Slow Violence

Slow Violence:

Slow violence is neither spectacular or instantaneous but, instead, occurs over time and is characterized by incremental erosion of things like ecosystems, or public health (Nixon).

Chemical pollutants have negative impacts on the environment.

Image showing the long term effects chemical usage has on the environment. Source: By Seattle-Pi [Public Domain].

Background information:

Slow violence is readily ignored by our society’s preference for quick, attention grabbing stories. It is difficult to pinpoint the root-cause because it is indirect and can result from decisions or from a systematic or political dominance of a particular narrative or understanding (O’Lear 2016). As a result, the media usually doesn’t cover stories focused on slow violence because it is hard to give shape and structure to formless threats whose fatal repercussions are dispersed across space and time (Nixon 2011). This, in turn, exacerbates the vulnerability of ecosystems and of people who are poor, disempowered, and often involuntarily displaced by slow violence. This fuels social conflicts and highlights the inequality within society (Nixon 2011). One example of slow violence that is now gaining national attention is climate change. This shows all the aspects of slow violence, the social and the ecological, because ecosystems are being destroyed and poorer, minoritized groups are more subjected to its devastating effects.

Countering this is sensationalism, which is the media’s tendency to provoke the public’s interest by using shocking language. An example of this was the coverage of Hurricane “Superstorm” Sandy, which struck the east coast in 2012 (Mersereau 2013). A primary reason this garnered so much media attention was because it threatened one of the most densely populated areas in the United States and ended up being a worse-case scenario. The media was able to deliver attention grabbing news because Hurricane Sandy was dramatic and inflicted nearly 70 billion dollars of damage. This is different from slow violence’s obscurity, which is why sensationalism is more common in the media because it is easier to “hype a disaster” that it is to analyze possible long-term effects (Mersereau 2013).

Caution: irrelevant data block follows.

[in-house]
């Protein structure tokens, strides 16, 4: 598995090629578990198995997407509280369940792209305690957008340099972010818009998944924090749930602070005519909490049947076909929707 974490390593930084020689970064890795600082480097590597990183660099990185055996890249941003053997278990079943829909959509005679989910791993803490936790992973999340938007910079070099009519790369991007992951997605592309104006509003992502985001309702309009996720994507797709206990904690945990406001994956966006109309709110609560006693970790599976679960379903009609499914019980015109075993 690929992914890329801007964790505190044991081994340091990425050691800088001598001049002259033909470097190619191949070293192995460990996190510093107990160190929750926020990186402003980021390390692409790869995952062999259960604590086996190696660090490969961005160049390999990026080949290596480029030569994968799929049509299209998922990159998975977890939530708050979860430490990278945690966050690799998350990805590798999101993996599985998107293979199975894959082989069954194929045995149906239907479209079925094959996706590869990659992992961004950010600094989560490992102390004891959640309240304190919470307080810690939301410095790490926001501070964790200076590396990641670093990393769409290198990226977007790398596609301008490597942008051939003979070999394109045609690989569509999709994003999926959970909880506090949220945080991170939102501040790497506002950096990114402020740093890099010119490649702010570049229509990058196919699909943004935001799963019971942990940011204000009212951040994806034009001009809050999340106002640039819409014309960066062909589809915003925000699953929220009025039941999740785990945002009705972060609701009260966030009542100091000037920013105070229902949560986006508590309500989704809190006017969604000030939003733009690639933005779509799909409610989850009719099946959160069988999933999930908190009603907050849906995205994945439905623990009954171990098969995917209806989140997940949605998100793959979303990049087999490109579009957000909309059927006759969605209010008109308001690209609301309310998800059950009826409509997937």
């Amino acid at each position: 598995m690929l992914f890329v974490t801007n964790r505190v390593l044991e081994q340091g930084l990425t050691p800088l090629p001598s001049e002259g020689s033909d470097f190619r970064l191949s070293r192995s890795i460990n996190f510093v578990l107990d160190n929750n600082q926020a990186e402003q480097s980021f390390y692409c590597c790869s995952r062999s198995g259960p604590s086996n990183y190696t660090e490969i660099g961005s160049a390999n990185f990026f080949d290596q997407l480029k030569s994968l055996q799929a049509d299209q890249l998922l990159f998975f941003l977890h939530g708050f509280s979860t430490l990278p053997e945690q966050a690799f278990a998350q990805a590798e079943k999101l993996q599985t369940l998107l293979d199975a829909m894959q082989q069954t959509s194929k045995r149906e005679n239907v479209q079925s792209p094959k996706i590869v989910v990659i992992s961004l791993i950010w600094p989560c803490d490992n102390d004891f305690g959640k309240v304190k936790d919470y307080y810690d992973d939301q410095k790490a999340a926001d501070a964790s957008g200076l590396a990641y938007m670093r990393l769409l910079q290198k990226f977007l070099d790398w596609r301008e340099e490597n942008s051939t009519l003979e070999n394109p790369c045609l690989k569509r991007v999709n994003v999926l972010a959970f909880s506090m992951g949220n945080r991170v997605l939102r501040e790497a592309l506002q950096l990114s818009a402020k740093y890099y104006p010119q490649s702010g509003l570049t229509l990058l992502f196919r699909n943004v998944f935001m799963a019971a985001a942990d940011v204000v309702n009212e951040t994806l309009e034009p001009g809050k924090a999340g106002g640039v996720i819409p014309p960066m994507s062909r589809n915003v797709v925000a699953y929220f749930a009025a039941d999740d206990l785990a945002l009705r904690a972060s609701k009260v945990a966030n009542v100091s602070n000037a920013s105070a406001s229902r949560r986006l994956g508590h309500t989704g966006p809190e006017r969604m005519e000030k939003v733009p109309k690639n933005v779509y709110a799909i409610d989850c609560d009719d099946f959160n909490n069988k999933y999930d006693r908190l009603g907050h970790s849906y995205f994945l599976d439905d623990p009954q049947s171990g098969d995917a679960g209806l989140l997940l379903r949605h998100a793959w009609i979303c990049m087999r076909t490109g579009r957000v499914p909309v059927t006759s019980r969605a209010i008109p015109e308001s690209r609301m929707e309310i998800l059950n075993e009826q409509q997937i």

Mersereau, Dennis. “Did Hurricane Sandy Live up to the Media Hype? Yes, and Then Some…” The Washington Post, WP Company, 28 Oct. 2013.

Nixon, Rob. Slow Violence and the Environmentalism of the Poor.”   Cambridge, Massachusetts : Harvard University Press, 2011. EBSCOhost, direct=true&db=cat00074a&AN=muscat.b27303603&site=eds-live.

Nixon, Rob. “Slow Violence and Environmental Storytelling.” Nieman Storyboard, 2011.

O’Lear, Shannon. “Climate Science and Slow Violence: A View from Political Geography and STS on Mobilizing Technoscientific Ontologies of Climate Change.” Political Geography, vol. 52, May 2016, pp. 4–13.